Vital Sign Monitor
Monitoring of Oxygen content in Tissue
Many current oxygen monitoring systems evaluate oxygen levels in blood. However, when monitoring the brain or other specific organs it's much more relevant to monitor the tissue and gives a better metric of the health of that part of the body. This is crucial for example in the care of premature infants.
UNIQUE PROPERTIES / PROJECT DESCRIPTION:
The oxygen monitor is a non-invasive device used in clinical and laboratory environments to measure the amount of oxygenated and de-oxygenated tissue in the body and brain. It does so by using a patented technology along with near Infrared spectroscopy to manipulate light and measure how well the sample scatters and absorbs the light. Since it measures the oxygen content directly, it does not require any calibration or estimation of the scattering of light. This device is used in the monitoring of premature infants, sleep apnea patients, sport medicine, brain oxygenation and many other instances where oxygen content in tissues, not arteries is required.
OPERATION / FLOW / INTERACTION:
PROJECT DURATION AND LOCATION:
FITS BEST INTO CATEGORY:
Scientific Instruments, Medical Devices and Research Equipment Design
PRODUCTION / REALIZATION TECHNOLOGY:
Optimal Design's innovation team developed a solution that converged several different devices and functions into a single, mobile, ergonomic and user friendly design. The aesthetics of the enclosure are designed to fit with other components in the modern medical environment. The design also communicates that it is an approachable yet sophisticated piece of hardware. An ergonomically placed handle at the balance point gives the product mobility which is required in clinical and hospital settings. Also, all of the sensor cords are stowed in discreet pockets that form the left side of the enclosure, giving it a uniform appearance all around. The device is easy to deploy or move as it now only requires the stowing of a few cables and turning off of the power button. In contrast, the previous version of the device required the setup of a laptop, data acquisition module, power supply, and many cables. Touch points, such as the drawer, sensor holders, power buttons, etc. are accentuated for ease of use and are intuitive for the end user. The thermal management is unique in that it involves the use of the same internal aluminum chassis that is used to mount all components including the outer plastic housings. This internal chassis was designed as a heat sink to pull heat away from the sensitive electronics. An internal fan pulls air over the chassis and electronics in order to take the heat out of the enclosure to maintain good thermal performance. The entire enclosure can either be set on a desktop or mounted to a cart or pole. The mount locations on the back of the unit are large and easy to access and again use the strength of the metal chassis to provide the structural support.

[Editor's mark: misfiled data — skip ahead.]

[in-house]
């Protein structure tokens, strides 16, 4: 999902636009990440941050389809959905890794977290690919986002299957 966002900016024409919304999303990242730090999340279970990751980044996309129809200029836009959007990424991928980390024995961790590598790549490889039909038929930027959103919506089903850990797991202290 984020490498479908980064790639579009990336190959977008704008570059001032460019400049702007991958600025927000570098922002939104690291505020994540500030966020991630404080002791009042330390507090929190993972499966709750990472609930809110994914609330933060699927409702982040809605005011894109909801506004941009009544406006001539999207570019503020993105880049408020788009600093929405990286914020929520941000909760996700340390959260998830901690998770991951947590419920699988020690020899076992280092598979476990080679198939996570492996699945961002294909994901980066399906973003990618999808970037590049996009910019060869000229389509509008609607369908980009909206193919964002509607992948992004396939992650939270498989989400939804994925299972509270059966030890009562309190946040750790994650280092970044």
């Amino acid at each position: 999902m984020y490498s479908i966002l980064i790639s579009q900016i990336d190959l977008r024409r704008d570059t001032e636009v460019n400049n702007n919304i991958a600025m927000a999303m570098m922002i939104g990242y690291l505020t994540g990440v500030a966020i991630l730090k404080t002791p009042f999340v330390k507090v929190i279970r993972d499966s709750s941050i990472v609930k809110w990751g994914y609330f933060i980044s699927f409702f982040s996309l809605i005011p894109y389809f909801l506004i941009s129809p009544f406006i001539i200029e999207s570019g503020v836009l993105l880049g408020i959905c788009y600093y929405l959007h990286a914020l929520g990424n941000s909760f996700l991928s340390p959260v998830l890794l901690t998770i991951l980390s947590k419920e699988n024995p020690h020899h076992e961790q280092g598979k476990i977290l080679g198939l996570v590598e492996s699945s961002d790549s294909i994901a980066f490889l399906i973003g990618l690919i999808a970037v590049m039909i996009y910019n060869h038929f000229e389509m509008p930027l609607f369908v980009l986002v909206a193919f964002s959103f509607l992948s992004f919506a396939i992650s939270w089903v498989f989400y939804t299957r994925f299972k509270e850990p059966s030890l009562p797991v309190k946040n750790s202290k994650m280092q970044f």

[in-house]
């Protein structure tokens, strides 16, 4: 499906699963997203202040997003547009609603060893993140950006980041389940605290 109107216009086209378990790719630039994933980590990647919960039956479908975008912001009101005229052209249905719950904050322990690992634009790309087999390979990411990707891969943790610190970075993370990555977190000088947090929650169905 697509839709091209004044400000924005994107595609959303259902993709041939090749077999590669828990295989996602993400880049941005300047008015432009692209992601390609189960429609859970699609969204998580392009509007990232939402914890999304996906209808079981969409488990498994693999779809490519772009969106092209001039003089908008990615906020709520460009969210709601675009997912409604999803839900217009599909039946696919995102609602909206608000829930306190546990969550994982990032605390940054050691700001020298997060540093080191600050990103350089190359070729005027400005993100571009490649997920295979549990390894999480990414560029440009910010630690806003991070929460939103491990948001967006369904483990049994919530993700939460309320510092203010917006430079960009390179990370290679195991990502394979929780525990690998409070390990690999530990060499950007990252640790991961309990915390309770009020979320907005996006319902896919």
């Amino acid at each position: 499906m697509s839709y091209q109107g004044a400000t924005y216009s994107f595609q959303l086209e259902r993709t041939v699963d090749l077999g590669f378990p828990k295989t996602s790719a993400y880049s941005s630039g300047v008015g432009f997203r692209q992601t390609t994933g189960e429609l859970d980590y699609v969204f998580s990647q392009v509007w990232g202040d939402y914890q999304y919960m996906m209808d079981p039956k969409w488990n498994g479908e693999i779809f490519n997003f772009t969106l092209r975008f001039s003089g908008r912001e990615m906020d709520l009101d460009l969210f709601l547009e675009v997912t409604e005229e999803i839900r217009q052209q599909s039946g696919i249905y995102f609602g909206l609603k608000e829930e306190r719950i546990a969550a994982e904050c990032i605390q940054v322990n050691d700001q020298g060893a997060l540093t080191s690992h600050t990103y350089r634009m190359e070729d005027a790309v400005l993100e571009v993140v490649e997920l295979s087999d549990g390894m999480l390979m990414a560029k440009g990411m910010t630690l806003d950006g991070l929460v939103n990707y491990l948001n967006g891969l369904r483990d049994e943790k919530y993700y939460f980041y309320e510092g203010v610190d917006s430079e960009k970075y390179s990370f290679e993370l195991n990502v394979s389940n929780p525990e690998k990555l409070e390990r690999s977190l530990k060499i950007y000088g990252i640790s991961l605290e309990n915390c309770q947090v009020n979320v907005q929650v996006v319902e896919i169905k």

SPECIFICATIONS / TECHNICAL PROPERTIES:
This product is 15"x12"x8".
The proof of concept design of this device involved several separate devices connected together in order to perform the intended tasks. This configuration was very cumbersome and difficult to setup as well as transport. The end users also found the device to be intimidating as there were no easily identifiable touch points and it had a basic user interface.
The challenges on this product were threefold. First, the Optimal Design engineering team had to consolidate a laptop, touchscreen, power supply, and the actual photon emitter and collection system. This had to be completed ensuring a minimal product package and good thermal management and heat dissipation Secondly, our industrial design team had to develop an ergonomic enclosure that looked friendly and approachable as well as having an intuitive UI. Finally, Optimal Design was also challenged with designing the product to be easily manufactured, ensuring the sensitive components were not damaged during the assembly processes.
TEAM MEMBERS (3) :
Sajid Patel, Brian Retzke and Bridget Soldan
Sajid Patel, 2012.